Let’s go to Museum Island! Yes, that’s really what it’s called. And it really is an island, in the river Spree. It is the site of five outstanding museums:
- The Altes Museum (Old Museum), which contains the Collection of Classical Antiquities
- The Neues Museum (New Museum), which houses the Egyptian Museum and Papyrus Collection as well as the Museum of Prehistory and Early History
- The Alte Nationalgalerie (Old National Gallery), containing 19th century paintings and sculptures
- The Bode Museum, which contains the Sculpture Collection and the Museum of Byzantine Art
- The Pergamon Museum, which houses the Collection of Classical Antiquities, the Museum of the Ancient Near East, and the Museum of Islamic Art.
We only had one day to visit the museums, and hoped to get to three of them, but ended up only seeing two – the Pergamon Museum in the morning, and the Neues Museum after lunch.
The Pergamon Museum contains reconstructions of historically significant buildings. First was the Pergamon Altar, from the ancient Greek city of Pergamon, located in what is now Turkey. The friezes which lined the altar and the walls of the courtyard depict battles between Olympian gods and giants, and life events of Telephus, the son of Hercules. I didn’t get a good photo of the altar building, but you can see how large it is in the link above. Here is a portion of the courtyard frieze, with an artist’s conception of what the original frieze may have looked like below it:
Next was the marble Market Gate of Miletus, which was the northern entrance to the southern market in Miletus (also now part of Turkey).
It’s even bigger than it appears in the photo above. The people in the foreground are on a balcony. See the tiny people in the lower right? They’re at ground level in front of the gate. From there, it looks like this:
In order to rebuild the gate, much of it had to be recreated with new material, especially the lower half of the gate. Evidently there was a lot of criticism of that – but I don’t care, since just seeing chunks of it wouldn’t give you the majesty of the whole structure. On the floor in front of it is a beautiful mosaic tile floor which was once in the dining room of a private house in Miletus. It depicts Orpheus (in the center of the top square), who had the ability to charm animals. It was one of several mosaic floors displayed in the museum. I just love them, and marvel at the tiny cubes of stone used to make them, which you can see in this detail of the mosaic.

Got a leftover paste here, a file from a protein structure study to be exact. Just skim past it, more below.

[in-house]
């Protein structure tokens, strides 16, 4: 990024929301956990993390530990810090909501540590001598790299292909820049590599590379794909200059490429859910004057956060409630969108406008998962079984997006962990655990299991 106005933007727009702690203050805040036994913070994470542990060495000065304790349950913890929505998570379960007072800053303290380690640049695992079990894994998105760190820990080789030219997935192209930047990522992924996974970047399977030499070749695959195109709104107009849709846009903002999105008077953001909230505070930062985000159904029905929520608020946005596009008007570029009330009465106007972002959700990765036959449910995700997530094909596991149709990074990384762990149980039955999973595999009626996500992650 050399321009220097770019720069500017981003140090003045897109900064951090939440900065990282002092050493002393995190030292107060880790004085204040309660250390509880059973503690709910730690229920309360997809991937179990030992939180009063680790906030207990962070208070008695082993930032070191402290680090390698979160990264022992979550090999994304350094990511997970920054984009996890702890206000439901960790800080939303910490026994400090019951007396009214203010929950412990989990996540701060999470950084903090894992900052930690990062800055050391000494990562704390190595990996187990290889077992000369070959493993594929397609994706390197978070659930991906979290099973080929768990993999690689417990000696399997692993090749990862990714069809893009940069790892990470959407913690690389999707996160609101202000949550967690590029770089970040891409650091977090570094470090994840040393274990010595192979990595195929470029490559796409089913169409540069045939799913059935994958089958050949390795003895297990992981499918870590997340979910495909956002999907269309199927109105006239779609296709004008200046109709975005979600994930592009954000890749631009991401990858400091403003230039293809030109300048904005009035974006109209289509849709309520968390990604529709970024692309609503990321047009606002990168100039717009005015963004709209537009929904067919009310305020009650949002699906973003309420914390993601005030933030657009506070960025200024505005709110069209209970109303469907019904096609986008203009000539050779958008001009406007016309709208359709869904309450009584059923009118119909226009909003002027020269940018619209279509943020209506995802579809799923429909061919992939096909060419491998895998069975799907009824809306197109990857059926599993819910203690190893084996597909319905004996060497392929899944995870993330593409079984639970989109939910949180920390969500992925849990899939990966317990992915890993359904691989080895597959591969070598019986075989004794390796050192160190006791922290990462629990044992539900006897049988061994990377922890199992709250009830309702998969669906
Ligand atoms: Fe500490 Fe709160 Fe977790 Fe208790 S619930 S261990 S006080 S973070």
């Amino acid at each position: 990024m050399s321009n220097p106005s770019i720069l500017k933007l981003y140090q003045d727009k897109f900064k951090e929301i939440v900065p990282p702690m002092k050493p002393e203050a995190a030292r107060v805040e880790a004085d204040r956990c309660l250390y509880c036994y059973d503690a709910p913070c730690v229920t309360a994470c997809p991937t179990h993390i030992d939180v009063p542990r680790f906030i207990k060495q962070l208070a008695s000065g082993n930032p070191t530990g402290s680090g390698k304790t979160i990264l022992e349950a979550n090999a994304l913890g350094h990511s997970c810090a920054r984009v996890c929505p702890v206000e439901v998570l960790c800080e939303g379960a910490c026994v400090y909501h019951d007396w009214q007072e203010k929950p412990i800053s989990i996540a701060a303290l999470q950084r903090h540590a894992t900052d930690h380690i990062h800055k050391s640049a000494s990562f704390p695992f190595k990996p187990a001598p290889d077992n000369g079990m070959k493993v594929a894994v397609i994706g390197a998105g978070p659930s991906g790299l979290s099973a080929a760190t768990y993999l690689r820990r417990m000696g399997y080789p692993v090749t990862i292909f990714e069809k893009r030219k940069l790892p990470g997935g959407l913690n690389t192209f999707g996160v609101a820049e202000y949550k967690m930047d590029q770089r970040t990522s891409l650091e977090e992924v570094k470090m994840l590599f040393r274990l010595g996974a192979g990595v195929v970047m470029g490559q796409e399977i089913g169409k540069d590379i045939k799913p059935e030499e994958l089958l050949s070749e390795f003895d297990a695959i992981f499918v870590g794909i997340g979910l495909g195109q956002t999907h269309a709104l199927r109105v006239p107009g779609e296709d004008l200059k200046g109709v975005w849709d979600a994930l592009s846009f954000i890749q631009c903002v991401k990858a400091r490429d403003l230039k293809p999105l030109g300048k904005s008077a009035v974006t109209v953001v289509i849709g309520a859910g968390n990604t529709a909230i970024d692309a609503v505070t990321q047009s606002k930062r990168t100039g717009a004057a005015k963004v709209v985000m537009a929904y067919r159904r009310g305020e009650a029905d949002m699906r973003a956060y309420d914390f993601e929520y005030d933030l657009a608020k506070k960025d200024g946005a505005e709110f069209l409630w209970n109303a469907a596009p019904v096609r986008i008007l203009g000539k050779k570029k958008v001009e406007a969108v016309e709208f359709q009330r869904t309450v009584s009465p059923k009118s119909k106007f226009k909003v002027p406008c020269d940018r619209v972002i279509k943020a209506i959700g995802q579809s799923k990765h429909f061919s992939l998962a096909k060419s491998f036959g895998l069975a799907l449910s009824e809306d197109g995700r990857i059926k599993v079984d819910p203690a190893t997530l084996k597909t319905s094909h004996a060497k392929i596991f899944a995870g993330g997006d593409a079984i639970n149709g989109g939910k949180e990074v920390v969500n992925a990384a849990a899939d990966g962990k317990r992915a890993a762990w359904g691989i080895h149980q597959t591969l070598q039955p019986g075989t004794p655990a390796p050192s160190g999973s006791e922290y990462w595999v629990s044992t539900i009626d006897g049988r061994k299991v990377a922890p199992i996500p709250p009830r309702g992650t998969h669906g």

I particularly loved the Ishtar Gate, the eighth gate to the inner city of Babylon, dating to about 575 BC. It was originally considered one of the Seven Wonders of the Ancient World, but was later bumped off the list after the building of the Colossus of Rhodes and the Lighthouse of Alexandria.
Along with the gate, sections of the Processional Way are also displayed (the part on the wall to the left of the gate). Of course, much of the tile has been replaced, but you can easily tell the newer bright blue tile from the originals with their cracked and worn surface. Here’s a detail of one of the lions from the Processional Way:
Passing through the gate, we entered the Museum of the Ancient Near East, with objects from the Sumerian, Babylonian, Assyrian and northern Syrian/eastern Anatolian regions. Today those areas include Iraq, Syria, and Turkey. I told Larry that this double statue of a man and woman from Tell Halaf (9th century BC) was what we’d probably look like in a few years:
The third museum in the Pergamon building is the Museum of Islamic Art. The tilework was astoundingly beautiful, as in this prayer niche:
The metalwork was incredible. Gorgeous jewelery and household items, like this 13th century pitcher and basin made of brass with silver and gold inlay:
And look! There was even a guy with bracelets and a handbag. I wonder what he kept in his purse?
After the Pergamon, we took a break for lunch, then headed back to the Neues Museum. The highlight at this museum is the incredible Painted Bust of Nefertiti. Photos are not allowed in that room, but fortunately there’s this lovely one available under a Creative Commons license:
Of course, photographs don’t do her justice at all. The color and detail are amazing when you see them in person. There are even age lines under her eyes. She is stunning.
Here are a couple of my other favorites from the Neues museum – the statue of the head of a Princess of the Akhénaton family (1345 BC):
The shape was fascinating – it was designed to have hair mounted on the head, so perhaps the shape of the skull was done this way to hold the shape of the hair and/or headdress:
And last of all, this wine vessel in the shape of the god Bes, the protector of households (particularly women and children) and patron of music and pleasure: (1360 BC). Bes was a bearded dwarf who was always depicted front-facing, and with his tongue sticking out:
Maybe we all need a little Bes in our lives. I need to immediately take up pottery so I can make a replica of this.
I’m sure that’s more than enough of museums for you. I’ll wrap up Berlin in the next post with some green space.
All posts for this vacation can be found with this tag: Europe2013